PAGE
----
Prior to hunting or retrieving a game animal on private land, hunters are required to obtain permission from the owner or lawful occupant. This applies whether or not the land is posted. Private land maps are available from private companies and from some municipal offices. Municipal addresses and telephone numbers can be obtained by calling Manitoba Natural Resources and Northern Development toll free at 1-800-214-6497 or in Winnipeg at 204-945-6784.Hunting on Public Land
Most leased Crown land is open for hunting. However, there may be limited areas of leased Crown lands, which are intensively used, such as livestock corrals, feeding areas and building sites, where hunting is prohibited. To see if there is Public Land around you click the following link:
Did you know the RM of St. Clements is the Sport Fishing Capital of Manitoba?
It’s true! Our western border is all water – over 1000 km of shoreline. Not to mention the many creeks and the substantial Netley-Libau Marsh which is considered one of the largest freshwater wetlands in Canada and an important wildlife area. Thousands of trophy-sized fish have been caught in these waters, as you can see on the Manitoba Master Angler pages: https://anglers.travelmanitoba.com/
Learn more about fishing in the area at https://redrivernorthtourism.com/activities/fishing/.
Ice fishing on Lake Winnipeg is very popular with fishers and is growing every year. To assist with parking and lake ice access, in winter the RM of St. Clements creates four access points onto Lake Winnipeg. See a map of Lake Winnipeg ice fishing access points here. A large parking area has been created on land at Beaconia Beach.
The growing number of fishers and a lack of washrooms has caused a problem with unsanitary conditions along the shoreline. To help protect the shoreline, the RM provides portable bathrooms and trash and recycling receptacles at the Lake Winnipeg ice access points Beaconia Beach, Balsam Harbour, Sunset Bay, and in Grand Marais at Grand Marais Boulevard & Oakdale Avenue.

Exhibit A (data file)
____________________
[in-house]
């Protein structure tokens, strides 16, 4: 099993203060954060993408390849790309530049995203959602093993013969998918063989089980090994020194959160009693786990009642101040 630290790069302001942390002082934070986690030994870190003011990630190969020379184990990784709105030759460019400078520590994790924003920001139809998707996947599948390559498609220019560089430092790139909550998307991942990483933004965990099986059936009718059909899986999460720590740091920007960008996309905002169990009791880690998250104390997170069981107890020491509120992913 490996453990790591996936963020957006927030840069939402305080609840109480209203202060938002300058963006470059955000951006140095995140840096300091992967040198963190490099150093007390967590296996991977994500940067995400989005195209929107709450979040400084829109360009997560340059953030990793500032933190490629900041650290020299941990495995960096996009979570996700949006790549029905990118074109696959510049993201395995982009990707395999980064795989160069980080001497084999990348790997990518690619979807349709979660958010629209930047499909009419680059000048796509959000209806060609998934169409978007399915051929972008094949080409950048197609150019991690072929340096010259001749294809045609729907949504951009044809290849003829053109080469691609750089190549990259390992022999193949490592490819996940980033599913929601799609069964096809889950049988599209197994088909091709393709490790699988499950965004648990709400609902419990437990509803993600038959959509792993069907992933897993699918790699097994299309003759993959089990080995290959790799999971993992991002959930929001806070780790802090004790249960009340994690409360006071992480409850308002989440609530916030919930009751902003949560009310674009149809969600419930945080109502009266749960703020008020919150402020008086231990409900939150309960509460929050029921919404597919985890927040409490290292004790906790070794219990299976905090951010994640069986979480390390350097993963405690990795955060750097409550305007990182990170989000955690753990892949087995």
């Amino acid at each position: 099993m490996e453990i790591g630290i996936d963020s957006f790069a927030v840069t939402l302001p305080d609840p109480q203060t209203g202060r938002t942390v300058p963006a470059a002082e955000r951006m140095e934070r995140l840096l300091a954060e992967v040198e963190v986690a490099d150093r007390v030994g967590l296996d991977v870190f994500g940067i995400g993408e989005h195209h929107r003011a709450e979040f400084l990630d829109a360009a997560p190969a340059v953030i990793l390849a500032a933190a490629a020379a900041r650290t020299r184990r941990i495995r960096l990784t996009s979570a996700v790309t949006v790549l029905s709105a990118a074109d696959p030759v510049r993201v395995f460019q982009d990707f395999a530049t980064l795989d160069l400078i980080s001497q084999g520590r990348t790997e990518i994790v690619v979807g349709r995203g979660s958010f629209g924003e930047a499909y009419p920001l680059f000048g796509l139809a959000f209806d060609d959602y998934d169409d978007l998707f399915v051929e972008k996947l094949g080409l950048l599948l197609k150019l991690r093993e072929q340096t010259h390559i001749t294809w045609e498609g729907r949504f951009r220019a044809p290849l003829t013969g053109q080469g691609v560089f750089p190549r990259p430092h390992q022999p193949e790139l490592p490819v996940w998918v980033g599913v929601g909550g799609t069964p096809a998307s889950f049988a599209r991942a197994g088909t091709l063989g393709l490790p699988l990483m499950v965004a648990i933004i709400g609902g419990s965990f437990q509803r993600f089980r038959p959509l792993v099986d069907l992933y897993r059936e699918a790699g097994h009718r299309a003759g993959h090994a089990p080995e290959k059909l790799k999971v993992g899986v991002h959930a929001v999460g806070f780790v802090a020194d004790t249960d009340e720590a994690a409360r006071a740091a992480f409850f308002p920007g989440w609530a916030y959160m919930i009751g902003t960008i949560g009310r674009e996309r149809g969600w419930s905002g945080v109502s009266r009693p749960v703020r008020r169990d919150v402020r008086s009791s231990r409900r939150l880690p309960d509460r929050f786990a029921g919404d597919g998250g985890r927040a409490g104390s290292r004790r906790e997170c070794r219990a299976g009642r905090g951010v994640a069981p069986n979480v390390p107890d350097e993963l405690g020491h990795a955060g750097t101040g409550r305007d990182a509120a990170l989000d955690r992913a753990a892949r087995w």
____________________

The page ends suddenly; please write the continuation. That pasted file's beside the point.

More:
The RM of St. Clements has a variety of trails for walking, cycling, skiing, and snowmobiling.
The Trans Canada Trail – Red River North Trail
What is the The Trans Canada Trail?
The Trans Canada Trail is a multi-use recreational trail comprised of land and water routes across urban, rural and wilderness landscapes. Now 91% connected, the Trail is over 21,500 kilometers long, linking the Atlantic, Pacific and Arctic coasts. A portion of The Trans Canada Trail known as Red River North Trail (RRNTA) runs through the RM of St. Clements. View an interactive map of The Trans Canada Trail here.
In 2017, the 260 km of trail that RRNT was fully connected thanks to the hard work and dedication of the Red River North Trail committee, who were tasked with developing this network of trails.
Duff Roblin Parkway Trail
Duff Roblin Parkway Trail supports multi-use, non-motorized, four-season recreational opportunities along the Red River Floodway including walking, hiking, and biking in the summer and cross-country skiing and snowshoeing in winter. The public can walk, run, bike, or ski as much or as little of the trail as they like. Along the way, users will follow the floodway channel and will have an opportunity to see wildlife and vegetation along with agricultural land.
A key focus of the development was to provide linkages to the existing recreational opportunities such as the Trans-Canada Trail and Birds Hill Provincial Park. Duff Roblin Provincial Park, located near the south end of the floodway, will link directly into the Duff Roblin Parkway Trail.
About Red River Floodway: built in the 1960s to protect Winnipeg from Red River flood waters, more earth was moved for this project than for construction of the Panama Canal. Learn more here.
Brokenhead Wetland Interpretive Trail
The Brokenhead Wetland Interpretive Trail is a 3.6 km return floating boardwalk interpreted from a First Nations perspective and translated in Ojibway and English. The Brokenhead Wetland is part of Lake Winnipeg’s vast watershed that filters surface water before it enters the lake. The trail highlights the cultural and environmental importance between the four themes of respect, purpose, balance and interconnection. Find more information here.
Extensive trail systems at Grand Beach Provincial Park and Birds Hill Provincial Park
East Selkirk is home to the Harold Road Archery Range which is used by the Selkirk Archers and Bowhunters.
This site has an extensive trail system that the public is welcome to use, but users must follow any safety notices that are posted.
For more information about the Selkirk Archers and Bowhunters group contact SAB@highspeedcrow.ca.
For information on archery and bowhunting in Manitoba go to the Archers and Bowhunters Association of Manitoba website. http://abam.ca/